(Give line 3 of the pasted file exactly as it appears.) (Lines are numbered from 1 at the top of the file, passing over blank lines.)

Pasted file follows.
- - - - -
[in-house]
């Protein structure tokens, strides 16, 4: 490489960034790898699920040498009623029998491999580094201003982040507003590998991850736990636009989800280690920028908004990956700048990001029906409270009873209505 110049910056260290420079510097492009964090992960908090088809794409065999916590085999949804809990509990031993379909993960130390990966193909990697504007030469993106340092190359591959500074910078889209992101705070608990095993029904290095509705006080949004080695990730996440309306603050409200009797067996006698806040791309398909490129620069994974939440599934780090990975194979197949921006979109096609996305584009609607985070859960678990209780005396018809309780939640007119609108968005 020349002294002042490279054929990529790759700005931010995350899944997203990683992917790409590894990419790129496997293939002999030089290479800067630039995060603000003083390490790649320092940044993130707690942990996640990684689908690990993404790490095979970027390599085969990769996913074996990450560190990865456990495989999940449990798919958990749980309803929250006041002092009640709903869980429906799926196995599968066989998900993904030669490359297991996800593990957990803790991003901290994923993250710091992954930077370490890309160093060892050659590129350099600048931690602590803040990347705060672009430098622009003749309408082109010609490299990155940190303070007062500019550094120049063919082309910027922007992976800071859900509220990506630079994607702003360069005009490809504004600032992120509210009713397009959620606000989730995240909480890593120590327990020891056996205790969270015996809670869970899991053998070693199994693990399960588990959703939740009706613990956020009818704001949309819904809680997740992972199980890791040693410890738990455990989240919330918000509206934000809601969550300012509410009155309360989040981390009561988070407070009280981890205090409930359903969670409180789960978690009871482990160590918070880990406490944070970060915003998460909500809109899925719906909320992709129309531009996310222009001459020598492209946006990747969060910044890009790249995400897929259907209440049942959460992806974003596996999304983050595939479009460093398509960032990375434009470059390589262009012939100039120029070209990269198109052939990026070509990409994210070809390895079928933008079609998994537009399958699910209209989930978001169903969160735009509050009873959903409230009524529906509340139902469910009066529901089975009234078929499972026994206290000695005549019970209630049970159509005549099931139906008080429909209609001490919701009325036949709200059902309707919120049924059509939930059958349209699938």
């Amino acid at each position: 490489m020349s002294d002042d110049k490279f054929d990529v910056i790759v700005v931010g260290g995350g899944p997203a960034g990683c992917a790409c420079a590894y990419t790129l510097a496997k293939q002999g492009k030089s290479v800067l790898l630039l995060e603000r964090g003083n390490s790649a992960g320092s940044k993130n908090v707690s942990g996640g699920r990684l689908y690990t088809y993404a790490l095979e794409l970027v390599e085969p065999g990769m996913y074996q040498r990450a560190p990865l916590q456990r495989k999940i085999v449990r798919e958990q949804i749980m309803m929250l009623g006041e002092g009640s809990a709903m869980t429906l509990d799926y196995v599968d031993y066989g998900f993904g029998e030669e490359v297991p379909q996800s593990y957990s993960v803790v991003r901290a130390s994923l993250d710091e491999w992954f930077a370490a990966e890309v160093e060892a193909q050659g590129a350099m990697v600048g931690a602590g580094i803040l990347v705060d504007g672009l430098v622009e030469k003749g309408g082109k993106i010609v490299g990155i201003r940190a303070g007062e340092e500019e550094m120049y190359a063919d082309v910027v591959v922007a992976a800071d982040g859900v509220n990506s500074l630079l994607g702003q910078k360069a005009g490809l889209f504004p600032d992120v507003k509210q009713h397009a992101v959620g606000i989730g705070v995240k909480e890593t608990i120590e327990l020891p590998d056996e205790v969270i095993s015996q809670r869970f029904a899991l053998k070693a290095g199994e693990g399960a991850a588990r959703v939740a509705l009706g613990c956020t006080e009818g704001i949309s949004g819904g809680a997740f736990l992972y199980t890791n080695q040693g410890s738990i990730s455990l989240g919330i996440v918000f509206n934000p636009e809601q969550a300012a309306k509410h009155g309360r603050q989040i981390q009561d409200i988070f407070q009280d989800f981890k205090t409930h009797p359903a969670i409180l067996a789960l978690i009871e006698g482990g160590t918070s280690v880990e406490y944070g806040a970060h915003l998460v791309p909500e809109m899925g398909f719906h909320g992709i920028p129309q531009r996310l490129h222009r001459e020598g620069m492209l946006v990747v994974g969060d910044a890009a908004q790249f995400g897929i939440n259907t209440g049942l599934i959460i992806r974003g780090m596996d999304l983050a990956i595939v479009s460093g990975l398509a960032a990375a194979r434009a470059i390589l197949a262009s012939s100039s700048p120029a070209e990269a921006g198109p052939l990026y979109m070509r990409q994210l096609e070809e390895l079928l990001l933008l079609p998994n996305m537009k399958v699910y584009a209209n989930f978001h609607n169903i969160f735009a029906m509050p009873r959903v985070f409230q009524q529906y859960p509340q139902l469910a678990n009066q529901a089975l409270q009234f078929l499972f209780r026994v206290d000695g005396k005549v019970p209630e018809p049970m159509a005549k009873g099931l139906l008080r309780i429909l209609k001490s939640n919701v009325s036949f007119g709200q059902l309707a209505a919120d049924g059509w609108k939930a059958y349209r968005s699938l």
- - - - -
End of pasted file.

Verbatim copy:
């Amino acid at each position: 490489m020349s002294d002042d110049k490279f054929d990529v910056i790759v700005v931010g260290g995350g899944p997203a960034g990683c992917a790409c420079a590894y990419t790129l510097a496997k293939q002999g492009k030089s290479v800067l790898l630039l995060e603000r964090g003083n390490s790649a992960g320092s940044k993130n908090v707690s942990g996640g699920r990684l689908y690990t088809y993404a790490l095979e794409l970027v390599e085969p065999g990769m996913y074996q040498r990450a560190p990865l916590q456990r495989k999940i085999v449990r798919e958990q949804i749980m309803m929250l009623g006041e002092g009640s809990a709903m869980t429906l509990d799926y196995v599968d031993y066989g998900f993904g029998e030669e490359v297991p379909q996800s593990y957990s993960v803790v991003r901290a130390s994923l993250d710091e491999w992954f930077a370490a990966e890309v160093e060892a193909q050659g590129a350099m990697v600048g931690a602590g580094i803040l990347v705060d504007g672009l430098v622009e030469k003749g309408g082109k993106i010609v490299g990155i201003r940190a303070g007062e340092e500019e550094m120049y190359a063919d082309v910027v591959v922007a992976a800071d982040g859900v509220n990506s500074l630079l994607g702003q910078k360069a005009g490809l889209f504004p600032d992120v507003k509210q009713h397009a992101v959620g606000i989730g705070v995240k909480e890593t608990i120590e327990l020891p590998d056996e205790v969270i095993s015996q809670r869970f029904a899991l053998k070693a290095g199994e693990g399960a991850a588990r959703v939740a509705l009706g613990c956020t006080e009818g704001i949309s949004g819904g809680a997740f736990l992972y199980t890791n080695q040693g410890s738990i990730s455990l989240g919330i996440v918000f509206n934000p636009e809601q969550a300012a309306k509410h009155g309360r603050q989040i981390q009561d409200i988070f407070q009280d989800f981890k205090t409930h009797p359903a969670i409180l067996a789960l978690i009871e006698g482990g160590t918070s280690v880990e406490y944070g806040a970060h915003l998460v791309p909500e809109m899925g398909f719906h909320g992709i920028p129309q531009r996310l490129h222009r001459e020598g620069m492209l946006v990747v994974g969060d910044a890009a908004q790249f995400g897929i939440n259907t209440g049942l599934i959460i992806r974003g780090m596996d999304l983050a990956i595939v479009s460093g990975l398509a960032a990375a194979r434009a470059i390589l197949a262009s012939s100039s700048p120029a070209e990269a921006g198109p052939l990026y979109m070509r990409q994210l096609e070809e390895l079928l990001l933008l079609p998994n996305m537009k399958v699910y584009a209209n989930f978001h609607n169903i969160f735009a029906m509050p009873r959903v985070f409230q009524q529906y859960p509340q139902l469910a678990n009066q529901a089975l409270q009234f078929l499972f209780r026994v206290d000695g005396k005549v019970p209630e018809p049970m159509a005549k009873g099931l139906l008080r309780i429909l209609k001490s939640n919701v009325s036949f007119g709200q059902l309707a209505a919120d049924g059509w609108k939930a059958y349209r968005s699938l």